Eye’s Bass Guitars is a company run by builder Marc Locher, who creates distinctive instruments. Each one is a unique piece that features an equally unique concept. This week we’re checking out the EBG-3 “Jackson.”
Slovakia’s Sivcak Guitars has three lines of bass guitars, but the NDHS was their first model. Each bass is handmade in their workshop and as such have continually improved over the years.
This week we’re checking out a cool four-string bass by CP Thornton Guitars. Luthier Chuck Thornton built this bass, numbered B-034, with a swamp ash core with killer slabs of 5A Eastern Maple for the top and back.
BASS OF THE WEEK: The Duke Ellington School of Arts in Washington, D.C. has produced numerous famous alumni. The high school got a major renovation in 2016 and now, with the help of another alumnus, a piece of the school will always be in the hands of a bassist.
One look at this bass and you’ll know its inspiration. However, Rick Wilson of Moonshine Custom Guitars went way beyond replicating the paint job from Eddie Van Halen’s infamous Frankenstrat. The four-string tribute takes every little detail about the guitar and its scars into consideration.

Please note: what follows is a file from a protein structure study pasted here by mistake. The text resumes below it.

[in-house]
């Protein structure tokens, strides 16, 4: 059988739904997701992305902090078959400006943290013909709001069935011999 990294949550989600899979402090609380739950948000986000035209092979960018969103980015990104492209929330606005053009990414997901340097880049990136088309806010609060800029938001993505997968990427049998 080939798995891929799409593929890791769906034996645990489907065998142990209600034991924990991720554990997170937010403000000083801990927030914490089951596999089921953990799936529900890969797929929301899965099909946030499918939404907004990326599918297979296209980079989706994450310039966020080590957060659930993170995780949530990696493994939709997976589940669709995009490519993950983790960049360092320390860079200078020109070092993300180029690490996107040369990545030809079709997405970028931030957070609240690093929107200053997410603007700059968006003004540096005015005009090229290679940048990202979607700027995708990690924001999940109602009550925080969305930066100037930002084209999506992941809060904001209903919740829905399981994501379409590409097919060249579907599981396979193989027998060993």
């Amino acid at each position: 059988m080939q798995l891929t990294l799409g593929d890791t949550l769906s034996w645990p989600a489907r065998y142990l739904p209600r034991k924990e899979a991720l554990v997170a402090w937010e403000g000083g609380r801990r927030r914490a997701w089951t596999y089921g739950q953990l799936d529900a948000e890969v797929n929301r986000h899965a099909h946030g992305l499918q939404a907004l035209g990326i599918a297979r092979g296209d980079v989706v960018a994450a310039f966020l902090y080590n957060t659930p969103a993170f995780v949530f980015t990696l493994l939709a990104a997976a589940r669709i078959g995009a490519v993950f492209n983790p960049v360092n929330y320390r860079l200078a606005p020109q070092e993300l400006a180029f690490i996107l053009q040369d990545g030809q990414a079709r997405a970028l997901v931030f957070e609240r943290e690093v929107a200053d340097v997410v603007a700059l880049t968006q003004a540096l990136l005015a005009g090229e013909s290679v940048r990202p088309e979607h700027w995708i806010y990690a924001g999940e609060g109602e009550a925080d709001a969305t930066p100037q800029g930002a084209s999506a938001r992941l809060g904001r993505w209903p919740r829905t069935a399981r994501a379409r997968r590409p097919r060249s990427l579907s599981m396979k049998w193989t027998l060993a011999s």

I love checking out all the basses people post on Instagram, but this one made me stop scrolling. This Alchemist 4/32 by Owl Bass Guitars first caught my eye with its killer claro walnut top.
PHD Bass Guitars luthier Parizad Hatcher recently shared photos of her latest creation for bass master Kai Eckhardt, and it’s stunning. Built as a signature model, the bass is a single cut fretless featuring some amazing woodworking.
This week we’re taking a look at a short scale bass from Kinal Guitars called the Kompact 4. Luthier Michael Kinal builds the scaled-down hollow body with a variety of woods.
Gert Simso of Tüi Instruments builds instruments out of local woods found on his home island of Muhu, including his Muhu bass. With all the interesting woodwork, it may take a minute to realize this is actually a three-string bass!
This week we have two basses of the week, although they are the mirror reflection of each other. Hayden Lassila of Lassila Guitars calls the model the Antipode. With one right-handed and one left-handed version, the bass lives up to its name.